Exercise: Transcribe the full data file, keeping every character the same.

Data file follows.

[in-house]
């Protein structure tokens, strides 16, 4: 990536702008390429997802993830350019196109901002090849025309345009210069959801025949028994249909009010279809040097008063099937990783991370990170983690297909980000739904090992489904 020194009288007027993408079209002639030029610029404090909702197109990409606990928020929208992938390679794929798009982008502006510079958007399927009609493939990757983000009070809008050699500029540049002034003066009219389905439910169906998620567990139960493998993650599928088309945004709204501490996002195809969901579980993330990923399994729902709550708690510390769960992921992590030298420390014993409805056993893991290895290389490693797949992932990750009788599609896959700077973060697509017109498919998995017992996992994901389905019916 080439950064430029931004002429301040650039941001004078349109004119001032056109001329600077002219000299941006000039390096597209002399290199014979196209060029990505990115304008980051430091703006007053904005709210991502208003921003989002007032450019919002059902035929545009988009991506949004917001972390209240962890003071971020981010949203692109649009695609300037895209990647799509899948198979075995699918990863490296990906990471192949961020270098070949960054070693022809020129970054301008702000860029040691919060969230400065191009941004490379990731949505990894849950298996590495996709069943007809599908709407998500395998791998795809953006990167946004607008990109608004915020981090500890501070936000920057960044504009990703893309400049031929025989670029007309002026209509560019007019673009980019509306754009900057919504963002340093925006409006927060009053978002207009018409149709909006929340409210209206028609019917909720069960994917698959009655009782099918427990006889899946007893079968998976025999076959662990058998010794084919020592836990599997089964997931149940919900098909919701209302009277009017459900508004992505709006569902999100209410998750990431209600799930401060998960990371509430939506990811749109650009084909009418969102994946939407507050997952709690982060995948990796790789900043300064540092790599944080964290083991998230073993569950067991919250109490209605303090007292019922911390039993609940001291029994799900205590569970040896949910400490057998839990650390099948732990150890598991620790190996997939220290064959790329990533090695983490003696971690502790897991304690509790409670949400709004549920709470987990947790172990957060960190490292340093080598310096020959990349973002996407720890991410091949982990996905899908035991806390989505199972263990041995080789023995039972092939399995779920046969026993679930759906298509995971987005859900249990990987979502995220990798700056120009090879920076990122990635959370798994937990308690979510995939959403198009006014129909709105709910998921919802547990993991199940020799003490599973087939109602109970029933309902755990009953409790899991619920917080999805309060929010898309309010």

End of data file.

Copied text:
[in-house]
């Protein structure tokens, strides 16, 4: 990536702008390429997802993830350019196109901002090849025309345009210069959801025949028994249909009010279809040097008063099937990783991370990170983690297909980000739904090992489904 020194009288007027993408079209002639030029610029404090909702197109990409606990928020929208992938390679794929798009982008502006510079958007399927009609493939990757983000009070809008050699500029540049002034003066009219389905439910169906998620567990139960493998993650599928088309945004709204501490996002195809969901579980993330990923399994729902709550708690510390769960992921992590030298420390014993409805056993893991290895290389490693797949992932990750009788599609896959700077973060697509017109498919998995017992996992994901389905019916 080439950064430029931004002429301040650039941001004078349109004119001032056109001329600077002219000299941006000039390096597209002399290199014979196209060029990505990115304008980051430091703006007053904005709210991502208003921003989002007032450019919002059902035929545009988009991506949004917001972390209240962890003071971020981010949203692109649009695609300037895209990647799509899948198979075995699918990863490296990906990471192949961020270098070949960054070693022809020129970054301008702000860029040691919060969230400065191009941004490379990731949505990894849950298996590495996709069943007809599908709407998500395998791998795809953006990167946004607008990109608004915020981090500890501070936000920057960044504009990703893309400049031929025989670029007309002026209509560019007019673009980019509306754009900057919504963002340093925006409006927060009053978002207009018409149709909006929340409210209206028609019917909720069960994917698959009655009782099918427990006889899946007893079968998976025999076959662990058998010794084919020592836990599997089964997931149940919900098909919701209302009277009017459900508004992505709006569902999100209410998750990431209600799930401060998960990371509430939506990811749109650009084909009418969102994946939407507050997952709690982060995948990796790789900043300064540092790599944080964290083991998230073993569950067991919250109490209605303090007292019922911390039993609940001291029994799900205590569970040896949910400490057998839990650390099948732990150890598991620790190996997939220290064959790329990533090695983490003696971690502790897991304690509790409670949400709004549920709470987990947790172990957060960190490292340093080598310096020959990349973002996407720890991410091949982990996905899908035991806390989505199972263990041995080789023995039972092939399995779920046969026993679930759906298509995971987005859900249990990987979502995220990798700056120009090879920076990122990635959370798994937990308690979510995939959403198009006014129909709105709910998921919802547990993991199940020799003490599973087939109602109970029933309902755990009953409790899991619920917080999805309060929010898309309010």